Ohio and Alternative Energy

Two cities in Ohio, Coshocton and Newark, are working with two very different forms of alternative energy and fuels. Niama-Reisser, based in Coshocton, Ohio, is working on a high-mileage car that  is capable of 200 miles per gallon. Yes, you read that right: 200 miles per gallon. I don’t pretend to be an engineer, but from what I understood, the engine runs on some sort of centrifugal force.

Now, what I know about centrifugal force wouldn’t fill a thimble. My only experience was a mad scientist experiment that I did in elementary school which involved placing a plant on a record player (that shows my age!) and sending it spinning around. Since the turntable was on its side (I’ve no idea why that was), the whole rotation took on a rather lop-sided turn.  I think the whole idea was to see how the plant would be affected by spinning on its side. However, the length of the experiment didn’t allow much time for the plant to grow, and I think the poor plant was traumatized by constantly falling off the turntable; there’s only so much hold to duct tape.  I think I got an “A,” most likely because the teacher felt sorry for me! But I digress.

The car itself is cute, although I admit, that probably isn’t an adjective that will make all the car-crazy men go rushing out to buy one. But 200 miles per gallon from a diesel engine is pretty darn amazing. I hope this car is on the market soon. Our Toyota gets pretty good gas mileage but no-where near 200 mpg!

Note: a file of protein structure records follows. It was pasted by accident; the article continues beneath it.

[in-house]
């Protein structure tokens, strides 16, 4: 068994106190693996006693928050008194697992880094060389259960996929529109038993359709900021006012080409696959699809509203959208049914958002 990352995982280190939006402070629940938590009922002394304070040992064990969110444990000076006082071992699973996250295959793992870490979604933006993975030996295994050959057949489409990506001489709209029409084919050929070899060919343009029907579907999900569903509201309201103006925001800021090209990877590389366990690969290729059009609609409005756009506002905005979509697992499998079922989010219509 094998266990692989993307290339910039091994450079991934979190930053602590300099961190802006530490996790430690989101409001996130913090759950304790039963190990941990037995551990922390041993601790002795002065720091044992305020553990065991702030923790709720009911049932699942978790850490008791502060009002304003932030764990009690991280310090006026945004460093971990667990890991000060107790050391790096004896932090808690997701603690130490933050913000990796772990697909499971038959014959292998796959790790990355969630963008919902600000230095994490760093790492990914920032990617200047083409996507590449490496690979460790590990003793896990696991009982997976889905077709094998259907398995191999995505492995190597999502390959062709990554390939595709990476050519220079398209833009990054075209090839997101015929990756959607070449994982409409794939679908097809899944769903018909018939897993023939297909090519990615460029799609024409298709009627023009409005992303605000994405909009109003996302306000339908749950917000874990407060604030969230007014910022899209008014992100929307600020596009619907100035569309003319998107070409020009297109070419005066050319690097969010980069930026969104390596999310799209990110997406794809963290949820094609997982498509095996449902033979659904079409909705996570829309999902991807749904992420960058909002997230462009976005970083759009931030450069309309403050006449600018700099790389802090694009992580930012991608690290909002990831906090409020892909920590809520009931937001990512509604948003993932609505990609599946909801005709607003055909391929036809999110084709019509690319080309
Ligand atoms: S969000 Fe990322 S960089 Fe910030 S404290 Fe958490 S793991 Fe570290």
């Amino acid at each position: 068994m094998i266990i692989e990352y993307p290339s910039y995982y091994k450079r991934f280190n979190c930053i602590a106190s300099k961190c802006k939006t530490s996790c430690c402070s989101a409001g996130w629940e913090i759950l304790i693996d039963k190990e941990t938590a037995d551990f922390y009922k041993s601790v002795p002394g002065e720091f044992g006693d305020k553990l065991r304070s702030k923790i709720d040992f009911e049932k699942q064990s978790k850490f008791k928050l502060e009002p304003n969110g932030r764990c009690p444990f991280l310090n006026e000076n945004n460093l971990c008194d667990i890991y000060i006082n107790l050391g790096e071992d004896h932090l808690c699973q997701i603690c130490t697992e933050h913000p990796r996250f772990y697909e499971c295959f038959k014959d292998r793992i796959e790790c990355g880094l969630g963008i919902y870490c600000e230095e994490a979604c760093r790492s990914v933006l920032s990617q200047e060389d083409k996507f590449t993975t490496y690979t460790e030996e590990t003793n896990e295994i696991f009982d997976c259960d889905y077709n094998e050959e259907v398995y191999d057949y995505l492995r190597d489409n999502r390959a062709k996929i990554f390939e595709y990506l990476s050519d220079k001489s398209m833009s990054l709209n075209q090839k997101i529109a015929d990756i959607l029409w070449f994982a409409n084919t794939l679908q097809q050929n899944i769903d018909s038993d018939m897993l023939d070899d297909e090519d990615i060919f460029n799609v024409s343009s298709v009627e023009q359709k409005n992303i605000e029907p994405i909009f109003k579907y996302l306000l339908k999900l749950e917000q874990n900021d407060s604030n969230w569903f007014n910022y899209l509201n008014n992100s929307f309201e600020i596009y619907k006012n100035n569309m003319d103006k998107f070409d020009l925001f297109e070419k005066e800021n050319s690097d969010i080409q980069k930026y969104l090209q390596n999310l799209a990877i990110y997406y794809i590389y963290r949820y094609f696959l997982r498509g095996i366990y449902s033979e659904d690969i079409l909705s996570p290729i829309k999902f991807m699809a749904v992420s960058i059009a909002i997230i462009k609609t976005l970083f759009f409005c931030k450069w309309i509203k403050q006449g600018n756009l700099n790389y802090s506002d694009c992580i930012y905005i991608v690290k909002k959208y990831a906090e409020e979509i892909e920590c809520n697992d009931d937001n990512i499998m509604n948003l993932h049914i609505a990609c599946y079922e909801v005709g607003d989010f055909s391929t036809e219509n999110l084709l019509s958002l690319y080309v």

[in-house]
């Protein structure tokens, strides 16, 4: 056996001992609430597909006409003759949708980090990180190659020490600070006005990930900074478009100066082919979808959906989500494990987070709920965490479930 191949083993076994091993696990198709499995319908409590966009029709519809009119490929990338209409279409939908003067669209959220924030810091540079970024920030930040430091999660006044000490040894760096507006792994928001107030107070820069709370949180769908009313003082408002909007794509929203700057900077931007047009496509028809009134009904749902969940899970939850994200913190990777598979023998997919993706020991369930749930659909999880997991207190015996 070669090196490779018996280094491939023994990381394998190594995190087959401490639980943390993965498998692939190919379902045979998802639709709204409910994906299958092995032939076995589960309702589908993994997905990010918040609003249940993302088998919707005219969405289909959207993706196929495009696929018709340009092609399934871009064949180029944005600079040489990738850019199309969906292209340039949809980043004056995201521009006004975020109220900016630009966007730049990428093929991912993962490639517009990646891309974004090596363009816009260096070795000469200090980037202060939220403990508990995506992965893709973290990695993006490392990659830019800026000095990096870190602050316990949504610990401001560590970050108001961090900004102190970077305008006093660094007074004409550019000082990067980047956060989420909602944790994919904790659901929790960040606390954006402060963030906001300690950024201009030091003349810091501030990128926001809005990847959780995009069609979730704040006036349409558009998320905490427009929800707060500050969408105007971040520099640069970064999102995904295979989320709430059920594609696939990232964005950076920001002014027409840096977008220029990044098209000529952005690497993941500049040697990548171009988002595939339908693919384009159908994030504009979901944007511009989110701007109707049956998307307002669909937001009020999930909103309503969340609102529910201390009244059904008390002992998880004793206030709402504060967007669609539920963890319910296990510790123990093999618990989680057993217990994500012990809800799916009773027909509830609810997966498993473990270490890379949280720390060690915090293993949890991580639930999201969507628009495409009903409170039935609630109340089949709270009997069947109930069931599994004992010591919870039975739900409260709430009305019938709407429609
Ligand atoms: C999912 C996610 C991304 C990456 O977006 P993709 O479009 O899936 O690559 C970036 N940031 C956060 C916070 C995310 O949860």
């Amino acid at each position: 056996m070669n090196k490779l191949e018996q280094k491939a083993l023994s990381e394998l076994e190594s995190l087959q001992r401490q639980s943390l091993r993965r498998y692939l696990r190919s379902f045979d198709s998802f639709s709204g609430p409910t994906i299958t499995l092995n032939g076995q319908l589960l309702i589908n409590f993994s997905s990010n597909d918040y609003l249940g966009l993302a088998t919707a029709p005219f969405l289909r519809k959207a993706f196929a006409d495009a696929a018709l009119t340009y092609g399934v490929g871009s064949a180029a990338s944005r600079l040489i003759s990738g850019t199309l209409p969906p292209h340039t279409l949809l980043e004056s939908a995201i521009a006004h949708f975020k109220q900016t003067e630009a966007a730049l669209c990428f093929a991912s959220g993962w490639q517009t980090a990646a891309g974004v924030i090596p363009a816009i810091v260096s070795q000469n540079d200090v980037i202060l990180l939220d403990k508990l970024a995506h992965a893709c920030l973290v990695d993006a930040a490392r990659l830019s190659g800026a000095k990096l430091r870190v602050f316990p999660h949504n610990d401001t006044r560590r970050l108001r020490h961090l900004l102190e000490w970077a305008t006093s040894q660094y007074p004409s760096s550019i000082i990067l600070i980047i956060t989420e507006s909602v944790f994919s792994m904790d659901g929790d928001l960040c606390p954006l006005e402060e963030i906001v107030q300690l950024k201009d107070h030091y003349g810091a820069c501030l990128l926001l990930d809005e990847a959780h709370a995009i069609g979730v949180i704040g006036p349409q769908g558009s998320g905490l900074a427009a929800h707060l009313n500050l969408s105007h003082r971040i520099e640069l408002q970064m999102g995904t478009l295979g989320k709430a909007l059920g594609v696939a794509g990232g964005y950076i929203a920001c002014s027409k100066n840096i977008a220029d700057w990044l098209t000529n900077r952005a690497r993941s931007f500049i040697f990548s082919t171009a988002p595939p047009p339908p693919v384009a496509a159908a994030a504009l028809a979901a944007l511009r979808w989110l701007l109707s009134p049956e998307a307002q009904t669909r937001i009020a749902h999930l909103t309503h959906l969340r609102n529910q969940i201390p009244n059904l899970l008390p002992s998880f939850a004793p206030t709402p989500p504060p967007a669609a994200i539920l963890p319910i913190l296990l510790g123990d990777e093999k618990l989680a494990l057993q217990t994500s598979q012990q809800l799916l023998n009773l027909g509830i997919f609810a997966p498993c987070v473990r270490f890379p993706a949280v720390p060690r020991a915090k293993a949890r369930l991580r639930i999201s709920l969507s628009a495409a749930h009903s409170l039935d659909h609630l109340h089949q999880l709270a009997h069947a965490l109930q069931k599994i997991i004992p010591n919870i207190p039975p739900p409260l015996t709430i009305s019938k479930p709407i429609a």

The other city, Newark, had put out a request in April for bids for companies to use solar power to run the city’s waste-water treatment plant.  The best part (besides how happy the Earth will be with this clean energy) is that much of the products and work done will come from Ohio companies, creating Ohio jobs.  This is such a wonderful idea. No matter how you feel about global warming (something I believe in), solar energy is better than coal. Coal burning plants place so many chemicals into the air (mercury, sulfur dioxide) that aren’t healthy for anyone to breath in.

And the trees that we will be planting in the arboretum will also help the planet by cleaning up our air and water. It’s all good.

Until next time…and have a happy Fourth of July!


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